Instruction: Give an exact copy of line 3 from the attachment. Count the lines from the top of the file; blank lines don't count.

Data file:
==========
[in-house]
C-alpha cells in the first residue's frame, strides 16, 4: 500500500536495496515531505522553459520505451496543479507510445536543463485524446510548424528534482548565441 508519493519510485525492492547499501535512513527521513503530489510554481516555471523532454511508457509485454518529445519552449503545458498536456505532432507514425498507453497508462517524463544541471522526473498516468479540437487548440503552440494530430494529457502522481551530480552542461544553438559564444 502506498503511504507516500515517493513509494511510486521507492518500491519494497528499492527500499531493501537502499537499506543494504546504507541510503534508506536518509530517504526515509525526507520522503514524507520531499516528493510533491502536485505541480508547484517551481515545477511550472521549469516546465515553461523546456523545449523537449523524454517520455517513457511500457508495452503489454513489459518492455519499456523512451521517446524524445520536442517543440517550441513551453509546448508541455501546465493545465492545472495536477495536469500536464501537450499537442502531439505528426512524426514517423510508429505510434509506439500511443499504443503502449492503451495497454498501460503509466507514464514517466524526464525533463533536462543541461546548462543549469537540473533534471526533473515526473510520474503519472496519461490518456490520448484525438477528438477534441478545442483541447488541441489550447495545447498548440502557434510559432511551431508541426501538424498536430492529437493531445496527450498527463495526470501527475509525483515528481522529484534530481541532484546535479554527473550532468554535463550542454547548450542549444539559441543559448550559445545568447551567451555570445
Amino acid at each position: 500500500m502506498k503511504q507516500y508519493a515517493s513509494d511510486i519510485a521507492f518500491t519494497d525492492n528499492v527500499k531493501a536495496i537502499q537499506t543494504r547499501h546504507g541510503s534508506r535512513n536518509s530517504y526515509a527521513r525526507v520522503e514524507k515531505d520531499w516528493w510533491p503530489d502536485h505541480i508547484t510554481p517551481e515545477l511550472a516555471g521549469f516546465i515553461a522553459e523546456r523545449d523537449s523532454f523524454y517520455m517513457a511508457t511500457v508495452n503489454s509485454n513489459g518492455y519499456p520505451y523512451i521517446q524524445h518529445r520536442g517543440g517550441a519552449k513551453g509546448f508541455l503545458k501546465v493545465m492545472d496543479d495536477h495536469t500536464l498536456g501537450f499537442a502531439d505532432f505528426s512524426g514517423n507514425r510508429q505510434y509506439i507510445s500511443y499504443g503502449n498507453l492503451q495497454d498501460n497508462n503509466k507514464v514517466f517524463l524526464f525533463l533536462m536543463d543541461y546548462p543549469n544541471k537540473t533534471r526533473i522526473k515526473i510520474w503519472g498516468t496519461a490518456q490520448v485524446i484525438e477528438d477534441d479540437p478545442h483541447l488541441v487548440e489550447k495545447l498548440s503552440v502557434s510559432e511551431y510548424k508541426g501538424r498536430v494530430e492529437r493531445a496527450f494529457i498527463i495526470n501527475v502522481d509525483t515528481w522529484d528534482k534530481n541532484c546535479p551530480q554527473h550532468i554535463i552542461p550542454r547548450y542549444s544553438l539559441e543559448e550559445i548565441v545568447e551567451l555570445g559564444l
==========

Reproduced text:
Amino acid at each position: 500500500m502506498k503511504q507516500y508519493a515517493s513509494d511510486i519510485a521507492f518500491t519494497d525492492n528499492v527500499k531493501a536495496i537502499q537499506t543494504r547499501h546504507g541510503s534508506r535512513n536518509s530517504y526515509a527521513r525526507v520522503e514524507k515531505d520531499w516528493w510533491p503530489d502536485h505541480i508547484t510554481p517551481e515545477l511550472a516555471g521549469f516546465i515553461a522553459e523546456r523545449d523537449s523532454f523524454y517520455m517513457a511508457t511500457v508495452n503489454s509485454n513489459g518492455y519499456p520505451y523512451i521517446q524524445h518529445r520536442g517543440g517550441a519552449k513551453g509546448f508541455l503545458k501546465v493545465m492545472d496543479d495536477h495536469t500536464l498536456g501537450f499537442a502531439d505532432f505528426s512524426g514517423n507514425r510508429q505510434y509506439i507510445s500511443y499504443g503502449n498507453l492503451q495497454d498501460n497508462n503509466k507514464v514517466f517524463l524526464f525533463l533536462m536543463d543541461y546548462p543549469n544541471k537540473t533534471r526533473i522526473k515526473i510520474w503519472g498516468t496519461a490518456q490520448v485524446i484525438e477528438d477534441d479540437p478545442h483541447l488541441v487548440e489550447k495545447l498548440s503552440v502557434s510559432e511551431y510548424k508541426g501538424r498536430v494530430e492529437r493531445a496527450f494529457i498527463i495526470n501527475v502522481d509525483t515528481w522529484d528534482k534530481n541532484c546535479p551530480q554527473h550532468i554535463i552542461p550542454r547548450y542549444s544553438l539559441e543559448e550559445i548565441v545568447e551567451l555570445g559564444l